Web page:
“Southpaw” Movie Review


     I’m curious as to why former “Sons of Anarchy” and “The Shield” scribe Kurt Sutter’s “Southpaw” script received any attention at all when it was being pitched in the first place.  Sure, having director Antoine Fuqua (“Training Day”) attached doesn’t hurt and neither does the presence of Jake Gyllenhaal who is fresh off his tour de force performance in last year’s “Nightcrawler”.  Even a release by the Weinstein Company, who are known to gravitate towards  the kind of films that have awards potential, conjures possible images of a gritty, original tale of a boxer’s struggle to remain on top as his personal life unravels.  Unfortunately, none of this adds up to anything more than a “Rocky” redux, as the filmmakers struggle to tell a story that begins and ends on each and every one of the familiar tropes we’ve come to recognize as standard “Rocky” film storytelling.  In fact, when “Southpaw” reaches its second hour, the story becomes not only overly predictable, but you can actually guess which scenes will come next and how they will end.  Even worse, the dramatic portion of the story seems to have holes a mile wide, as things tend to happen with the audience left completely out of the loop.  This is by far Fuqua’s worst film, as the entire narrative is a mess and the acting, especially considering the talent involved, is subpar at best.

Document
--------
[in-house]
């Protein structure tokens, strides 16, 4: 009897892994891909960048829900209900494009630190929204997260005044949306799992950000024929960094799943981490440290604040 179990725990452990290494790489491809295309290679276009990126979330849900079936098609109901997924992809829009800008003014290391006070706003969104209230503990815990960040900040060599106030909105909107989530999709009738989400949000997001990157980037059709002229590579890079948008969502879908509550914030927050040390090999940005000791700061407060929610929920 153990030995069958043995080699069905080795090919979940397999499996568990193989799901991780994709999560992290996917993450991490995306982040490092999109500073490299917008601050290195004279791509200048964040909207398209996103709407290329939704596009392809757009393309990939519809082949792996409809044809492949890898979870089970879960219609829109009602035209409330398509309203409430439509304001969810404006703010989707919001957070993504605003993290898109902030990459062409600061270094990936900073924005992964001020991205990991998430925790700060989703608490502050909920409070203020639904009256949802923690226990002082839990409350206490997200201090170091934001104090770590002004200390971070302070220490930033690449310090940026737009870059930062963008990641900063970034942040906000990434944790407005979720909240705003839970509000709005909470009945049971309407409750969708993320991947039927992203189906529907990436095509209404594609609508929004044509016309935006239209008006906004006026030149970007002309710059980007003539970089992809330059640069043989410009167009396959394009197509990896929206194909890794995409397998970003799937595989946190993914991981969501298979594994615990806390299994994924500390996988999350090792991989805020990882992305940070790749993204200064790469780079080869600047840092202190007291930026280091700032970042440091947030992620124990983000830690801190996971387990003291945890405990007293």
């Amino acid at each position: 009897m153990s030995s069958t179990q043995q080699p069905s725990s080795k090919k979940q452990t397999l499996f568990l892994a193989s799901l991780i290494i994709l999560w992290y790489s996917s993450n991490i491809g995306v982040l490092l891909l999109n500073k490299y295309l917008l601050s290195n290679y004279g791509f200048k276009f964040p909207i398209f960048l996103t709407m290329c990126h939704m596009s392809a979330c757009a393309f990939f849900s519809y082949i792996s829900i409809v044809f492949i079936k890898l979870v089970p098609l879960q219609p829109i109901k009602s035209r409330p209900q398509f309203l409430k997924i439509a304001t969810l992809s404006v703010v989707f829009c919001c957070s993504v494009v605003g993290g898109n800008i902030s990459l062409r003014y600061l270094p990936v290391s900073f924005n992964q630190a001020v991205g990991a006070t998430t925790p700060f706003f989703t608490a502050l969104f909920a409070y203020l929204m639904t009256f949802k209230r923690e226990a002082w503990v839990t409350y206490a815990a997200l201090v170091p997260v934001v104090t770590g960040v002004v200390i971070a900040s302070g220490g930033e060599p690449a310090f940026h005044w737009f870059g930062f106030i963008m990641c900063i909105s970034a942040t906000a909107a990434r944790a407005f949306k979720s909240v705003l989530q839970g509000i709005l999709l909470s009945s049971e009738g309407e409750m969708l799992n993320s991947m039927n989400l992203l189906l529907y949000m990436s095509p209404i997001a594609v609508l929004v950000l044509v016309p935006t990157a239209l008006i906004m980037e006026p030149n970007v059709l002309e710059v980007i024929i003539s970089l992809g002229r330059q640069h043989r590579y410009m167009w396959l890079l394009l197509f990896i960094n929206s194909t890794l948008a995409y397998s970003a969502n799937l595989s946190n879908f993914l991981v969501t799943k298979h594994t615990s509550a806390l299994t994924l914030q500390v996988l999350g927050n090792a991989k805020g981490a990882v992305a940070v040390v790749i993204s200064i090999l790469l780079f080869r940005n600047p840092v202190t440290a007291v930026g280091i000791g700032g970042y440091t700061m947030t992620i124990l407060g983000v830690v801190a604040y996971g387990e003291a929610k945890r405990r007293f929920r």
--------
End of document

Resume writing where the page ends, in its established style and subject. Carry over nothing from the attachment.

Ironically, “Southpaw” might’ve actually achieved the edgy, streetwise story that was intended if the original star, Eminem, decided to play the lead role, rather than opting instead to provide part of the film’s soundtrack along with the late James Horner.  Gyllenhaal steps into the role of Light Heavyweight boxing Champion Billy Hope instead and does so with the obvious intention of creating a number of physical characteristics and mannerisms in order to make the character more of a challenge to play.  Aside from what had to be a painstaking physical transformation, Gyllenhaal definitely has the proper look and physique, he also wears a number of prosthetics on his face which give the appearance of a nose that has been hit too often and a left eye that probably won’t function properly over time.  This is all fine, of course, but there is nothing about this character that won’t constantly remind you of Rocky Balboa.  His upbringing in the streets.  His difficult, slow delivery of his words.  The wife who started out with him when they had nothing.  The fact he is referred to by the media as a “slugger” for his relentless style that seems to require him taking a boatload of punishment before he actually decides to throw meaningful punches.  Sound familiar yet?